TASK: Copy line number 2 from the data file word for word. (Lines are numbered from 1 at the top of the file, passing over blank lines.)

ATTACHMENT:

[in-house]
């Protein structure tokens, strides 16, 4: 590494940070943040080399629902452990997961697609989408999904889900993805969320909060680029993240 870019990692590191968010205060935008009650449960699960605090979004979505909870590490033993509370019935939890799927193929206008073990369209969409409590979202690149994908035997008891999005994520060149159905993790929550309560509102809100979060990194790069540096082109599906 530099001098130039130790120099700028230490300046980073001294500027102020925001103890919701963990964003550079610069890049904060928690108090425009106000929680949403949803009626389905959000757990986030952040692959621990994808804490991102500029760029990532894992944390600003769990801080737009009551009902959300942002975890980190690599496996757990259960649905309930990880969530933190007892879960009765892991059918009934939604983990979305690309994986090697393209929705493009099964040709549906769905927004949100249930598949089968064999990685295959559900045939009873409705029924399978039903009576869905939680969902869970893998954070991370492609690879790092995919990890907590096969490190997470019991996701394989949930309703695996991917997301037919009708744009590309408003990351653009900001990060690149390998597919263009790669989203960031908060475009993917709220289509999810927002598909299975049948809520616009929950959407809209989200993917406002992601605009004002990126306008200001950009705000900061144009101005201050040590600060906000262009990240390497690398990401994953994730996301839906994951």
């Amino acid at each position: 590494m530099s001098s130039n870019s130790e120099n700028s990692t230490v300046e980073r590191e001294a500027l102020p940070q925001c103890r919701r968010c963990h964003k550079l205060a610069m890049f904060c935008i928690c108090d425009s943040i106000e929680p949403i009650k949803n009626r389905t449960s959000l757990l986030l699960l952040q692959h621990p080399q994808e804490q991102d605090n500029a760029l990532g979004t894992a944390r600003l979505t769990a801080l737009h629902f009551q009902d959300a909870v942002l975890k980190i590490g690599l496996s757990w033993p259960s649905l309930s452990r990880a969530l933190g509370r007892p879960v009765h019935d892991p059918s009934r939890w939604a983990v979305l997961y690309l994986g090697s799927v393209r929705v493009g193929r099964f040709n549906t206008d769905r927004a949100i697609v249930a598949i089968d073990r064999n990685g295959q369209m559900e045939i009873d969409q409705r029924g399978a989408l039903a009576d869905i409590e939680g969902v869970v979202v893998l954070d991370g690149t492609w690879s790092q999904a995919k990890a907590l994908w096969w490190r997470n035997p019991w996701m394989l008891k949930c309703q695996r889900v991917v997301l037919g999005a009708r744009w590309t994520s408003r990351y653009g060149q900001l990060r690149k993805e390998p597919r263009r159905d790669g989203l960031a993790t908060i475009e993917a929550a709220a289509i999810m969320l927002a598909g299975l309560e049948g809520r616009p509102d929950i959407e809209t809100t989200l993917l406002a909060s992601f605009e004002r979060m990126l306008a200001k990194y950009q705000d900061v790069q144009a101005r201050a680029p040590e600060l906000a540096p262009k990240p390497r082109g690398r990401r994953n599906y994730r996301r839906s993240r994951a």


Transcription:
């Protein structure tokens, strides 16, 4: 590494940070943040080399629902452990997961697609989408999904889900993805969320909060680029993240 870019990692590191968010205060935008009650449960699960605090979004979505909870590490033993509370019935939890799927193929206008073990369209969409409590979202690149994908035997008891999005994520060149159905993790929550309560509102809100979060990194790069540096082109599906 530099001098130039130790120099700028230490300046980073001294500027102020925001103890919701963990964003550079610069890049904060928690108090425009106000929680949403949803009626389905959000757990986030952040692959621990994808804490991102500029760029990532894992944390600003769990801080737009009551009902959300942002975890980190690599496996757990259960649905309930990880969530933190007892879960009765892991059918009934939604983990979305690309994986090697393209929705493009099964040709549906769905927004949100249930598949089968064999990685295959559900045939009873409705029924399978039903009576869905939680969902869970893998954070991370492609690879790092995919990890907590096969490190997470019991996701394989949930309703695996991917997301037919009708744009590309408003990351653009900001990060690149390998597919263009790669989203960031908060475009993917709220289509999810927002598909299975049948809520616009929950959407809209989200993917406002992601605009004002990126306008200001950009705000900061144009101005201050040590600060906000262009990240390497690398990401994953994730996301839906994951």